The Tsar of Love and Techno
I loved this book. It was powerful, moving, sad, tragic and funny, everything one could want in a good book. The story begins in 1930's Leningrad with an art censor and from this starting point extends into the lives of so many other characters tied together in a spider's web of relations. There is the brother of the censor who is already a condemned enemy of the state. There is Galina, who looms large in the story as a descendant of a prima ballerina who has beauty but little dance talent. Then there is Kolya, Galina's first boyfriend whose life is just not what it could have been. And others who have tried their best to make sense out of like and pass on something of their past for better or worse.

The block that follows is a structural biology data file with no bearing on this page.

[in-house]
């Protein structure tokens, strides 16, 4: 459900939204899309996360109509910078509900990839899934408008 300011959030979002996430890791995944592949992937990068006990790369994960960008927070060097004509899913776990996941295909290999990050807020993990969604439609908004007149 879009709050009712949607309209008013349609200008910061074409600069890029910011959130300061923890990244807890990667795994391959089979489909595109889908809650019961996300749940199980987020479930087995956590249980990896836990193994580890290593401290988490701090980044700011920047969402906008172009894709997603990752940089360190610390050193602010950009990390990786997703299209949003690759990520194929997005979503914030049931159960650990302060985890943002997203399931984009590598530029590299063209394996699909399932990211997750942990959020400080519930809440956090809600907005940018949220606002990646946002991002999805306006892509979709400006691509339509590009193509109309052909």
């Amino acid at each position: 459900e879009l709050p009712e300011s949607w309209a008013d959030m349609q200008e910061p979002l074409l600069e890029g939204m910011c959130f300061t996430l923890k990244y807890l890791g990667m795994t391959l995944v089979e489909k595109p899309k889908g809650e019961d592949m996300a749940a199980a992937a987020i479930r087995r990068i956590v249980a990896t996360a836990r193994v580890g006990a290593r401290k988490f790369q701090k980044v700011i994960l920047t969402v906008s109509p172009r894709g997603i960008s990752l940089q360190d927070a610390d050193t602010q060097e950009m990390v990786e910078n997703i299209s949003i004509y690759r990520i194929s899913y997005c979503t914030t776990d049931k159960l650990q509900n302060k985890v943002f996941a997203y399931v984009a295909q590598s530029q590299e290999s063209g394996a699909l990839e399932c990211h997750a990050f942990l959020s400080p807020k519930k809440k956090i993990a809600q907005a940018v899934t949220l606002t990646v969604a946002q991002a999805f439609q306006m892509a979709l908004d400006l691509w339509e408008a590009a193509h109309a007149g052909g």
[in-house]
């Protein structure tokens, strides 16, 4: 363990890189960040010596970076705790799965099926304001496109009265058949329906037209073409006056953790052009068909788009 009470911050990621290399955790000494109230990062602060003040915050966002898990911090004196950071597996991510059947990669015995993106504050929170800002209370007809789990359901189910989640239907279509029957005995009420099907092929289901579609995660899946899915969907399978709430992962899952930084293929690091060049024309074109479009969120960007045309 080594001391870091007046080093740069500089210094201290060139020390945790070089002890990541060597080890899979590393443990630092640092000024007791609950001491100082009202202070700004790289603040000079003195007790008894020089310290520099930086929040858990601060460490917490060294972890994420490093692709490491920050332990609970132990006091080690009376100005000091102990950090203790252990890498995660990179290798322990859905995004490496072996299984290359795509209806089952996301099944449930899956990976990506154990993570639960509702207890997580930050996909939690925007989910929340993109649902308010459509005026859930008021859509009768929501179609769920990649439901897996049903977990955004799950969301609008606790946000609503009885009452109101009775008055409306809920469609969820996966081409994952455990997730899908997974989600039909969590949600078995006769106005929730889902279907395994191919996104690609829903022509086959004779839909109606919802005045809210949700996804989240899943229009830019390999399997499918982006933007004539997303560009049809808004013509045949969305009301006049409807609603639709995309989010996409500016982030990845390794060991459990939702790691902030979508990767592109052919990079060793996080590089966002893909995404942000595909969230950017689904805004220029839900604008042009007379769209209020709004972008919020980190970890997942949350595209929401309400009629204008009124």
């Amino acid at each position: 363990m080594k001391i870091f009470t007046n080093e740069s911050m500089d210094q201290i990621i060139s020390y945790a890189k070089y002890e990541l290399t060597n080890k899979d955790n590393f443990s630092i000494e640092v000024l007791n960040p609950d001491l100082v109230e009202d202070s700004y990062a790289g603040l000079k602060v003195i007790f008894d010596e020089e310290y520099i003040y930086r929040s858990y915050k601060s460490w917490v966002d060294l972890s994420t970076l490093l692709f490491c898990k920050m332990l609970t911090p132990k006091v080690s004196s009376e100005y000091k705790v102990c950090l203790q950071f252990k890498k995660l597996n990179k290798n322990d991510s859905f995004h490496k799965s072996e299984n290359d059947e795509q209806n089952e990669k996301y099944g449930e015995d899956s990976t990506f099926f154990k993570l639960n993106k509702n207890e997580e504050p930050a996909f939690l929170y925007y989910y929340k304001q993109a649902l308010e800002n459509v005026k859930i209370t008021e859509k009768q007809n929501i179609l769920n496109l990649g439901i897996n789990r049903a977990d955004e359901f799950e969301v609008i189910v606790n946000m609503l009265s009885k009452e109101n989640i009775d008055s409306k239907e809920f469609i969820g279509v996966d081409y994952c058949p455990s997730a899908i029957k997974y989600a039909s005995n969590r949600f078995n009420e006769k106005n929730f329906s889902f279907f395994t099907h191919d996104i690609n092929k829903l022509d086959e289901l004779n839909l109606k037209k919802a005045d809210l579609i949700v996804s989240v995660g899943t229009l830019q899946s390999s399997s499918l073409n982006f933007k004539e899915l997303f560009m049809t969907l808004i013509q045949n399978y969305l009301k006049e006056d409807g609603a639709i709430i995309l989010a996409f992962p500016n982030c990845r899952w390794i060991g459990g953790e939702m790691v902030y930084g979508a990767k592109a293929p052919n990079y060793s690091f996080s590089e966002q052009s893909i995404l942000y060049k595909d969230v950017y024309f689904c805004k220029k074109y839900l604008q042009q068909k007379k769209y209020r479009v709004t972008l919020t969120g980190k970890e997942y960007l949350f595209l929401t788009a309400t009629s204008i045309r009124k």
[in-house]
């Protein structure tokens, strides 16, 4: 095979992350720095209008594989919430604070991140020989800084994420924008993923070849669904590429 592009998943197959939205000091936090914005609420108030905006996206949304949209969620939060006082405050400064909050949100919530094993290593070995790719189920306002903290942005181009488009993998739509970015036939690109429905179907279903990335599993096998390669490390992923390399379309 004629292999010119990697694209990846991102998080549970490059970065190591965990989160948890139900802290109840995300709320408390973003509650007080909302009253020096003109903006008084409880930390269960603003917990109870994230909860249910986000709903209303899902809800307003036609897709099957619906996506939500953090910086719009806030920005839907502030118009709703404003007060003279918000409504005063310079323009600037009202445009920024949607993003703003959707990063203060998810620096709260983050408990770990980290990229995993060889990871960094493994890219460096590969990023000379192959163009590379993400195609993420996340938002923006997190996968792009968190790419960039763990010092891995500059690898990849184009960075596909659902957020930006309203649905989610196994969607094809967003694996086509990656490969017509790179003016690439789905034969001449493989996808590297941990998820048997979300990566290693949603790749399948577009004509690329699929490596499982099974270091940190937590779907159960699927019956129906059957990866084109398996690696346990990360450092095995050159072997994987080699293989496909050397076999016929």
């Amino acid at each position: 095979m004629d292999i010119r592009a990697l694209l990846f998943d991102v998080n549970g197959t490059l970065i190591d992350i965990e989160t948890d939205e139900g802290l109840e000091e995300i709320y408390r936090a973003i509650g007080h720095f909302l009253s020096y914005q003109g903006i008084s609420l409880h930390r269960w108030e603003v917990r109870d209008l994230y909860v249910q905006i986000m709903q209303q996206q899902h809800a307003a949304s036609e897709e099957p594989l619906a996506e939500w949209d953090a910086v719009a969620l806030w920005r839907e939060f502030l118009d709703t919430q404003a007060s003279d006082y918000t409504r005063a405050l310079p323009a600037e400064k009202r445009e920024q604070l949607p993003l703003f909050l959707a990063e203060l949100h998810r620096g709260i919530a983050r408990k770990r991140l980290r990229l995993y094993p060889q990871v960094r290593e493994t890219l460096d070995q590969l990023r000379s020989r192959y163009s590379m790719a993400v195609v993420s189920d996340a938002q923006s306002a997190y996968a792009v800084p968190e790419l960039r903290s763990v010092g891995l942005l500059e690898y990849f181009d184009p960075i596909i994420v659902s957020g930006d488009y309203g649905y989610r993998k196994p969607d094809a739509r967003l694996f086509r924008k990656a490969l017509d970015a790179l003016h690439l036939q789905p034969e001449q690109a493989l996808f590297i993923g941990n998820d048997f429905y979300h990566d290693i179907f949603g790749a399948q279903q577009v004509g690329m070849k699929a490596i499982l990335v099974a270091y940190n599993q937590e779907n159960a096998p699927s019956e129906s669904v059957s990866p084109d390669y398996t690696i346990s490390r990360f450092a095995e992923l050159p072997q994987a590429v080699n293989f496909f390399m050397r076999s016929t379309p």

The stories introduce the reader to individual characters and to his or her trials and tribulations and then diverge into other characters, weaving them into the story that tracks highs and lows, pasts and presents and in some cases beyond.
I particularly like the layout that was designed to resemble a cassette tape with two sides and an intermission. It was a unique and clever idea. Maybe not surprising since Marra is a master storyteller able to mix tragedy with farce in a way few writers can. In short, I found this work mesmerizing and hard to put down.
Thanks to blogging for books for allowing me to read this book in exchange for an honest review.